PE articles

HSE reports explain toppled turbines

PE

Inspectors working with wind turbine makers to improve safety and share best practice



A freedom of information request has led to the publication of hitherto unseen documents which explain why two wind turbines crashed to the ground during unexceptional weather conditions.

The findings of the restricted reports suggest that the first incident was caused by a design shortcoming, while the other was due to installation error.

The investigations have prompted the Health and Safety Executive to work with wind turbine makers to improve safety standards and collect accident and incident data, encouraging them to share best practice through the industry.

The HSE was called in to investigate the collapse of two wind turbines in 2013. The first involved a 40m Gaia GW133 11kW wind turbine at Winsdon Farm in North Petherwyn, Cornwall. Initially, suspicion fell on design features to combat the hazards associated with rotor over-speed, but these were found to be suitable and sufficient.

Eventually the investigation led HSE inspectors to consider the securing arrangements for the tower, which were found to be susceptible to fatigue failure.

The report said: “The most likely cause of the failure lies in the limited design margins offered by the detailed design of the securing arrangements at the tower base on the first-generation design.

“The margins available in this design didn’t appear to offer sufficient resilience to the combined fatigue loading and stress concentration effects that might be expected, particularly when other factors such as poor site choice and reduced product quality came into the equation.”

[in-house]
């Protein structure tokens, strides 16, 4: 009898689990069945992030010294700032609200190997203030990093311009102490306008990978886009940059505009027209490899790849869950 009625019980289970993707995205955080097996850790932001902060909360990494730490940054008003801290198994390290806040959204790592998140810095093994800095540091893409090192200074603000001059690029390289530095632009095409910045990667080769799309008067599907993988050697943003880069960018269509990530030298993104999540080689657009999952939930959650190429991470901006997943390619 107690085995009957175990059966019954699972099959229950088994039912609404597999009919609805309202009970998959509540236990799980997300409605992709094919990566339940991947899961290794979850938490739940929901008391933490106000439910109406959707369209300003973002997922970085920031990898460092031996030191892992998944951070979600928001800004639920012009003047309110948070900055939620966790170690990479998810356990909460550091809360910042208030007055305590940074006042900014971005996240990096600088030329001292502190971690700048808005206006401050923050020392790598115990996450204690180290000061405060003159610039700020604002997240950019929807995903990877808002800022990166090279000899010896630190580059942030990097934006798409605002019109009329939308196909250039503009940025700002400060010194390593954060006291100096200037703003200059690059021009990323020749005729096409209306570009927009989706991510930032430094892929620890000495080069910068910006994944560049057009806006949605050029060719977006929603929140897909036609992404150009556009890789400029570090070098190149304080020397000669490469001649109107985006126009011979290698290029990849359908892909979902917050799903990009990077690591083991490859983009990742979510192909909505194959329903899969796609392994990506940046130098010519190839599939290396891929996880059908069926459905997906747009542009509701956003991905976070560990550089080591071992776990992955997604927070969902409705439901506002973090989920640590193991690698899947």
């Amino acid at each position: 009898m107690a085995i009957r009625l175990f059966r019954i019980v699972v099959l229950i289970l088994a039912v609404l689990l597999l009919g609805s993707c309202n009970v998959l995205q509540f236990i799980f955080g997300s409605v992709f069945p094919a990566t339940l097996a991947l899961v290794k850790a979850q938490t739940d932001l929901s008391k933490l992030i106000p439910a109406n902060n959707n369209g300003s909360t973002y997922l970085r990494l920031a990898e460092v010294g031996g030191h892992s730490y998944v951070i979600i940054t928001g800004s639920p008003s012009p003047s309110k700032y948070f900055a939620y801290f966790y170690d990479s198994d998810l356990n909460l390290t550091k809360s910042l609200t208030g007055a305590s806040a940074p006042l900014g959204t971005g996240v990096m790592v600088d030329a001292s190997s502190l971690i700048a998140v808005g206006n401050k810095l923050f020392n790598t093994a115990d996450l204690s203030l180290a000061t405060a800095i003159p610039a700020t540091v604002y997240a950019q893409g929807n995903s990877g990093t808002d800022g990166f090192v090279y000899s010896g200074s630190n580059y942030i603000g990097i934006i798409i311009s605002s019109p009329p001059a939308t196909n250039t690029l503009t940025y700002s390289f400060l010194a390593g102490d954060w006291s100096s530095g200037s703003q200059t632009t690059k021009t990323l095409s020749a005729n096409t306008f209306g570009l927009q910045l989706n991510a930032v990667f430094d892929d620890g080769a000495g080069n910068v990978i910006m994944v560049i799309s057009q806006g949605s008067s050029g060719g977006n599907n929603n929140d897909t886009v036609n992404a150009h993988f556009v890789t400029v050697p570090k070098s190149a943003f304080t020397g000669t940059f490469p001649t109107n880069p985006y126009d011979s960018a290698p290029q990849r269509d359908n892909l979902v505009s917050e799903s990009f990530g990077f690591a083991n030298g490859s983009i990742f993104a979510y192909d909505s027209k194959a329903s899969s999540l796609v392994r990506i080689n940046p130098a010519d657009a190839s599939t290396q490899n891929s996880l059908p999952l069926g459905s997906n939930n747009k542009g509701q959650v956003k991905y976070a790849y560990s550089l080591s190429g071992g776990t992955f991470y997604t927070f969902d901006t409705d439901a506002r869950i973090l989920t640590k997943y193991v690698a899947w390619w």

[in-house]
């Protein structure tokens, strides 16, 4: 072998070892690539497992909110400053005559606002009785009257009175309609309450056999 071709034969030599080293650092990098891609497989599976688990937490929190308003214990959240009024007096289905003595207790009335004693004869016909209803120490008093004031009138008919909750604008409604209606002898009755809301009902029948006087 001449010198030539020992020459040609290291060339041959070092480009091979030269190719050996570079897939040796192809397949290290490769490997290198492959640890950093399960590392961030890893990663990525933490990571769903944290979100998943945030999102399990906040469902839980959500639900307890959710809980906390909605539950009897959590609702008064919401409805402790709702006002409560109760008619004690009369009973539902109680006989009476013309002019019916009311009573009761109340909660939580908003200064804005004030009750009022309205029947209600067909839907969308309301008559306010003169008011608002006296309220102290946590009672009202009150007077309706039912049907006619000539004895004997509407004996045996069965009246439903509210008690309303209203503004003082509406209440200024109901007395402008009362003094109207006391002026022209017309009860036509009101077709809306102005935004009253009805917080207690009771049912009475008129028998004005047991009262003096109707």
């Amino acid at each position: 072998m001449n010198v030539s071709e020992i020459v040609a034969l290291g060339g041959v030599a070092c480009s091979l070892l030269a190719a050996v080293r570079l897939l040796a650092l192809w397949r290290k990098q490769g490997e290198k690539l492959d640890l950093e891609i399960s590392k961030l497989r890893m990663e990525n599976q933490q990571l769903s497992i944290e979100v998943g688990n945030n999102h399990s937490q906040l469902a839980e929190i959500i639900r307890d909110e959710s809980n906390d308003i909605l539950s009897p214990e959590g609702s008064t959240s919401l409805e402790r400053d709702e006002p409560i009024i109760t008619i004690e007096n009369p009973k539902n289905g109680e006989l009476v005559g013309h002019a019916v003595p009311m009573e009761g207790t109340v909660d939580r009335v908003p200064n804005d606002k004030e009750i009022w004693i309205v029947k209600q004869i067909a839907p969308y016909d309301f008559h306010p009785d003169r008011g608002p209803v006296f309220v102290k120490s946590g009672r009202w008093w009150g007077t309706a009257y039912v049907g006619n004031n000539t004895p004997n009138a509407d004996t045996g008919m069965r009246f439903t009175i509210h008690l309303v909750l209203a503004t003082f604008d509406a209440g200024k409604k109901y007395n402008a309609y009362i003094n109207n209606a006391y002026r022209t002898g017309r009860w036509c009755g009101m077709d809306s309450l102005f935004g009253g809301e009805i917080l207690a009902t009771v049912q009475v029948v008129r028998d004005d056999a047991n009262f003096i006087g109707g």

Meanwhile, a second report looked into the collapse of a 50m Endurance E-3120 50 kW wind turbine at East Ash Farm in Bradworthy, Devon. 

In this instance, HSE said that the most likely cause of the incident was failures to the foundation rods caused by “a significant deviation by the installers from the prescribed tower base design and installation process”. This, it said, had resulted in “increased fatigue loading, which promoted premature failure of the securing rods”.

According to HSE, Gaia Wind and Endurance Wind Power put in place remedial plans to ensure that design and installation shortcomings were addressed. It said: “We instructed the companies to examine similar installations and take any necessary action. This work has now been completed.”

HSE has said that dialogue with the wind turbine industry is ongoing. It added: “We are working with RenewableUK, the principal trade association, providing valuable
input to its health and safety initiatives at strategic and working levels. We are supporting their initiative to collect accident and incident data that will be beneficial in enabling industry benchmarking and the sharing of information.”

Share:

PE Magazine

PE app

  • Industry features and content
  • Engineering and Institution news
  • News and features exclusive to app users

Download the PE app

PE newsletter

A weekly round-up of the most popular and topical stories featured on our website, so you won't miss anything

Subscribe to the PE newsletter

Opt into your industry sector newsletter


Related articles